Lisa Padilla: Okay that’s great Dr. Wang. I think we have covered all the questions that maybe I had there. There is one if you want to answer it for those people who aren’t as tech savvy as maybe I would be to dig up some information on you. Where would be a good place to point people to learn more about your work about Georgia Tech, about the projects that you are working on, about the research that you have done?
Dr. Wang: I have my own website it is http://www.nanoscience.gatech.edu/zlwang that’s the website. Or you can Google search, just type my full name Zhong Wang, you will find the first hit is my personal web page that has many of news regarding our research, our published papers, our group members, past members, current members, a lot of information.
Lisa Padilla: Yeah your contributions have been hard to miss. And it’s been really interesting to talk with you. Hey one question that I didn’t do enough research on but maybe you would grant me a little bit of description about what nanotubes are?
Dr. Wang: Nanotube is carbon made, nanotube is graphite. I don’t have it in front of me is if you have a single sheet and graphite and when it grows, it rolls over from a tubular structure and this diameter can be as small as a couple of nanometers and the thickness is about 0.2, 0.1 nanometers so from a tubular structure that’s called nanotube. Majority it’s carbon based but you can have other materials in the tubular structure as well. It has been around for about 20 years.
Lisa Padilla: Great, that was interesting also. And then as I am talking to you, another question that occurred to me that I didn’t put on that list but that I am curious for your thoughts. So the web is wrangling with resolution issues and animation issues and bandwidth, less though these days, but I saw a technology at the conference that I went to this week that has pushed 3D ahead. There was, before that technology you wear the glasses and excuse my sort of layman’s description that’s kind of what I do best, you know you wear 3D glasses to trick your eyes into a stereo view but really you have one point of focus and up until recently they couldn’t figure out how to make 3D stereo. And so this technology does that, the website is http://www.micoy.com if you are at all curious about it. But the reason why it’s interesting so I have a little, we are doing this the show for INC. I have a little podcast and I kind of interview wacky people mostly related to tech. But in any case what their technology does and their website is http://www.micoy.com is add the stereo, add the actual peripheral vision to the 3D software and so they can bend it at the edges. So you walk around this example they gave and it blurs your peripheral like your regular vision would be. So I thought that was interesting and it’s just for my thinking as a scientist maybe you have some thoughts about going beyond the third dimension like do you have any thoughts about fourth dimension?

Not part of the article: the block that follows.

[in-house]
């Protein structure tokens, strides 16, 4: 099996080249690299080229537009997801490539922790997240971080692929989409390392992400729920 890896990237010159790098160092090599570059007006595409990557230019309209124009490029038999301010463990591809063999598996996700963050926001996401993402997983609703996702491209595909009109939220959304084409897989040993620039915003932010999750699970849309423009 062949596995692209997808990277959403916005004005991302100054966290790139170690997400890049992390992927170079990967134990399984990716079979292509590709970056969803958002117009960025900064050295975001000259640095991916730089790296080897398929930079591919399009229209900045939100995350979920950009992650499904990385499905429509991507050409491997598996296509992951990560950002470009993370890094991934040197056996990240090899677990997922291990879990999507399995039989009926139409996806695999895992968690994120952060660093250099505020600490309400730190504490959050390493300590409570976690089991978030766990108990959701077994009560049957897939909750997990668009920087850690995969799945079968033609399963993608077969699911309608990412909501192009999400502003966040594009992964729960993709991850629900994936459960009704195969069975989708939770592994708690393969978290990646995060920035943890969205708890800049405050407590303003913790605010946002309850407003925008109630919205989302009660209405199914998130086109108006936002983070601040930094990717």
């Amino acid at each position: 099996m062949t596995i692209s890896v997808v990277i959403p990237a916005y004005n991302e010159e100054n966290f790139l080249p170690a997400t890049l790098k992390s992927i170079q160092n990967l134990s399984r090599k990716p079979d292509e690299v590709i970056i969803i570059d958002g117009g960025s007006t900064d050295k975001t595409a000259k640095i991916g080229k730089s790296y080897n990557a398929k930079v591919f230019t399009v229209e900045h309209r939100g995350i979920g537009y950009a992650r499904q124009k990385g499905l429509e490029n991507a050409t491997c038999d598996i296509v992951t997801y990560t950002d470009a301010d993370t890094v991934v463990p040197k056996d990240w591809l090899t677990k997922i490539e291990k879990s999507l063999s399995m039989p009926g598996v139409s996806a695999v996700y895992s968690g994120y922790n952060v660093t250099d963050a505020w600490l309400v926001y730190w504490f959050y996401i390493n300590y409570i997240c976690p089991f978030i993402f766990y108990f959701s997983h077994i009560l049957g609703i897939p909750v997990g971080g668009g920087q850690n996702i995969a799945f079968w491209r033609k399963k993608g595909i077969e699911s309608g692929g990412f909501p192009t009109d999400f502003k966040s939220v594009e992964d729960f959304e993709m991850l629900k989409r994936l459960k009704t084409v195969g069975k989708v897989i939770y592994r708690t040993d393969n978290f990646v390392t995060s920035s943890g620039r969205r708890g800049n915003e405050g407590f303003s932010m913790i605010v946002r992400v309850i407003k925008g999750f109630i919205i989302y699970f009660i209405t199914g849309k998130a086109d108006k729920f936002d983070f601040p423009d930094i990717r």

Dr. Wang: Most times we live in three dimensional, okay. Time is another dimension. From the scientific point of view three dimensional image is tremendously powerful. I have a lot of colleagues that work on three dimensional bioimaging, you can locate the special pieces suspicious at three dimensional space, that helps a lot for them for diagnostic, for identification purposes. From my own research we also in a lot of cases look at 3D information not only for visualization but for technology purposes, how do we get them out of a particular structure. For example like our brain, our brain is three dimensional, how can you utilize CT technology to get a three dimensional at a high resolution. And that can help a lot to understand how the brain works, if you have any disease, how do we diagnose it. So we think a lot of 3D from this prospective but the 3D movie is fascinating. I remember this is probably 20 years ago when I first came to America as a student, first time I saw some 3D in Disneyland, I was totally amazed by what they could do and the visualization is just astonishing.
Lisa Padilla: It is astonishing and it’s fascinating and it’s stayed that way for a long time so I am kind of excited to see what this might bring. Okay. Well Dr. Wang, I really appreciate your time. I will be in touch with you, just a follow up and share some media with you. If you wouldn’t mind doing the same then, any images that you think we might be able to cut into the show, would be great.
Dr. Wang: Okay. I will Email you some of those images so you can use it.
Lisa Padilla: Well I will get up as early as ever needed to have a conversation with you like this; it doesn’t feel like work to me.
Dr. Wang: Okay. And anything else you need?
Lisa Padilla: No, that’s it. Thank you Dr. Wang, I will be in touch shortly.
Dr. Wang: Okay. Well thanks very much for giving me an opportunity to talk to you. I hope that it is useful for the audience to get some information about what we do.
Lisa Padilla: Yeah definitely. We got great video and audio too today. So have a great day and know that you definitely did your duty today to share and educate.
Dr. Wang: Well thank you very much for giving me the opportunity I appreciate that; you have good day too.
Lisa Padilla: You too, great, thank you Dr. Wang, bye.
Dr. Wang: Bye.